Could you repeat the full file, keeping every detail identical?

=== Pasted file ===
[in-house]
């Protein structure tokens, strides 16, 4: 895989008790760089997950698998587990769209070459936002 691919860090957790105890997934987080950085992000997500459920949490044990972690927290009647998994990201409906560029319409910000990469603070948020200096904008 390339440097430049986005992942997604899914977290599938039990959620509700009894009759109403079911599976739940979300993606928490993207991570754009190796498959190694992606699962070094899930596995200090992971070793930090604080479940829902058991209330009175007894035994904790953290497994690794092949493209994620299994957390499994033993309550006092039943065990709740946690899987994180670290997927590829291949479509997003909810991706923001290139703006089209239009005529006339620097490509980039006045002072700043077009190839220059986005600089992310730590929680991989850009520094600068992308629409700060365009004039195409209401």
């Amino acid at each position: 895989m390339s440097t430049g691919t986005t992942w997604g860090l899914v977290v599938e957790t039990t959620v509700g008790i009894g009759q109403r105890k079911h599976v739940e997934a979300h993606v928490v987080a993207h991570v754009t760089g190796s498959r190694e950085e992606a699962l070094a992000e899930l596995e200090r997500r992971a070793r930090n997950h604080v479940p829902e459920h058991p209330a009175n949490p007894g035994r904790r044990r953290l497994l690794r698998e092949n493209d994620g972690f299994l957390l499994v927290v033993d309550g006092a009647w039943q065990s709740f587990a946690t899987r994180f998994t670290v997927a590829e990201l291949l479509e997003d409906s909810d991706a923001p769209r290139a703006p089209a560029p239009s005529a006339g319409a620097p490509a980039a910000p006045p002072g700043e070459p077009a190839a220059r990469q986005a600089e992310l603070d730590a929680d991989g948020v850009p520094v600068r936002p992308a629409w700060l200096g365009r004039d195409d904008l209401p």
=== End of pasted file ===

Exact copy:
[in-house]
């Protein structure tokens, strides 16, 4: 895989008790760089997950698998587990769209070459936002 691919860090957790105890997934987080950085992000997500459920949490044990972690927290009647998994990201409906560029319409910000990469603070948020200096904008 390339440097430049986005992942997604899914977290599938039990959620509700009894009759109403079911599976739940979300993606928490993207991570754009190796498959190694992606699962070094899930596995200090992971070793930090604080479940829902058991209330009175007894035994904790953290497994690794092949493209994620299994957390499994033993309550006092039943065990709740946690899987994180670290997927590829291949479509997003909810991706923001290139703006089209239009005529006339620097490509980039006045002072700043077009190839220059986005600089992310730590929680991989850009520094600068992308629409700060365009004039195409209401």
């Amino acid at each position: 895989m390339s440097t430049g691919t986005t992942w997604g860090l899914v977290v599938e957790t039990t959620v509700g008790i009894g009759q109403r105890k079911h599976v739940e997934a979300h993606v928490v987080a993207h991570v754009t760089g190796s498959r190694e950085e992606a699962l070094a992000e899930l596995e200090r997500r992971a070793r930090n997950h604080v479940p829902e459920h058991p209330a009175n949490p007894g035994r904790r044990r953290l497994l690794r698998e092949n493209d994620g972690f299994l957390l499994v927290v033993d309550g006092a009647w039943q065990s709740f587990a946690t899987r994180f998994t670290v997927a590829e990201l291949l479509e997003d409906s909810d991706a923001p769209r290139a703006p089209a560029p239009s005529a006339g319409a620097p490509a980039a910000p006045p002072g700043e070459p077009a190839a220059r990469q986005a600089e992310l603070d730590a929680d991989g948020v850009p520094v600068r936002p992308a629409w700060l200096g365009r004039d195409d904008l209401p």